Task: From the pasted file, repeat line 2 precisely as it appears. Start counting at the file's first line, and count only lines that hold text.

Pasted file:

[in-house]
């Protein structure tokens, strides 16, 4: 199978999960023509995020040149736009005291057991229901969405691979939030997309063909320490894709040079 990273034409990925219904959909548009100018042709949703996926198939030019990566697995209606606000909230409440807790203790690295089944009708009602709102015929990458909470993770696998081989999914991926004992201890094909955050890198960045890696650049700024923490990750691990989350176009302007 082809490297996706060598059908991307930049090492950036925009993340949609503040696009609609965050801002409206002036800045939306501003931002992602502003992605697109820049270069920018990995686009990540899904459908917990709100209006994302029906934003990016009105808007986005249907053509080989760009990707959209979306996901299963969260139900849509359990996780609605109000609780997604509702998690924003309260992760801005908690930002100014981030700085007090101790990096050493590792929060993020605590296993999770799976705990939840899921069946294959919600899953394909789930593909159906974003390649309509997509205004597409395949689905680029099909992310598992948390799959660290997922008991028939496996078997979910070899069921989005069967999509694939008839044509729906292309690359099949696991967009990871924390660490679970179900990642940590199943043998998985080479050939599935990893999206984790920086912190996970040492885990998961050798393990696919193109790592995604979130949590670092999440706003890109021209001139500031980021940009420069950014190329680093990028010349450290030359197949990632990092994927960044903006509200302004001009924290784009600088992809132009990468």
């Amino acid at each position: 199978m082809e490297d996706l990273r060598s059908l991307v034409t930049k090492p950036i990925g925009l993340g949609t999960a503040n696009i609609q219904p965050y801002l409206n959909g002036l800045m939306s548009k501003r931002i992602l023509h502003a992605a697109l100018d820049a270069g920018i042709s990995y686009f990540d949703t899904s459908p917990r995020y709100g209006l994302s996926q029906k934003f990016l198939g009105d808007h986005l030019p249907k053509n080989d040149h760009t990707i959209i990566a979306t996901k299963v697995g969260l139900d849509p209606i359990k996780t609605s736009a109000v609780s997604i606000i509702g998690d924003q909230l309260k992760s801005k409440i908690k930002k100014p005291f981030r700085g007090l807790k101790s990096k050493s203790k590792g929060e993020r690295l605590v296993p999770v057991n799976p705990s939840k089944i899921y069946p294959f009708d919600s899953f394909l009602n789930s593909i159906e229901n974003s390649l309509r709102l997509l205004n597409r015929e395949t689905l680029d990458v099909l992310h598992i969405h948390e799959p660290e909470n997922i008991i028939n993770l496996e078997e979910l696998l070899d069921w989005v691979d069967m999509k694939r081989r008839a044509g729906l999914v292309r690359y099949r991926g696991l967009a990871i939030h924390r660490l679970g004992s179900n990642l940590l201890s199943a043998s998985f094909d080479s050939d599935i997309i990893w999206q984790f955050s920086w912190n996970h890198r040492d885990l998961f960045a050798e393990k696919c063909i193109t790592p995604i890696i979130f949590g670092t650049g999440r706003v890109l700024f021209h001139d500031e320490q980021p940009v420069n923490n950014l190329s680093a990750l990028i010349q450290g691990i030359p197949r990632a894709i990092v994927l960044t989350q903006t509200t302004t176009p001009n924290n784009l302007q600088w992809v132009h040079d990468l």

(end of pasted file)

């Protein structure tokens, strides 16, 4: 199978999960023509995020040149736009005291057991229901969405691979939030997309063909320490894709040079 990273034409990925219904959909548009100018042709949703996926198939030019990566697995209606606000909230409440807790203790690295089944009708009602709102015929990458909470993770696998081989999914991926004992201890094909955050890198960045890696650049700024923490990750691990989350176009302007 082809490297996706060598059908991307930049090492950036925009993340949609503040696009609609965050801002409206002036800045939306501003931002992602502003992605697109820049270069920018990995686009990540899904459908917990709100209006994302029906934003990016009105808007986005249907053509080989760009990707959209979306996901299963969260139900849509359990996780609605109000609780997604509702998690924003309260992760801005908690930002100014981030700085007090101790990096050493590792929060993020605590296993999770799976705990939840899921069946294959919600899953394909789930593909159906974003390649309509997509205004597409395949689905680029099909992310598992948390799959660290997922008991028939496996078997979910070899069921989005069967999509694939008839044509729906292309690359099949696991967009990871924390660490679970179900990642940590199943043998998985080479050939599935990893999206984790920086912190996970040492885990998961050798393990696919193109790592995604979130949590670092999440706003890109021209001139500031980021940009420069950014190329680093990028010349450290030359197949990632990092994927960044903006509200302004001009924290784009600088992809132009990468």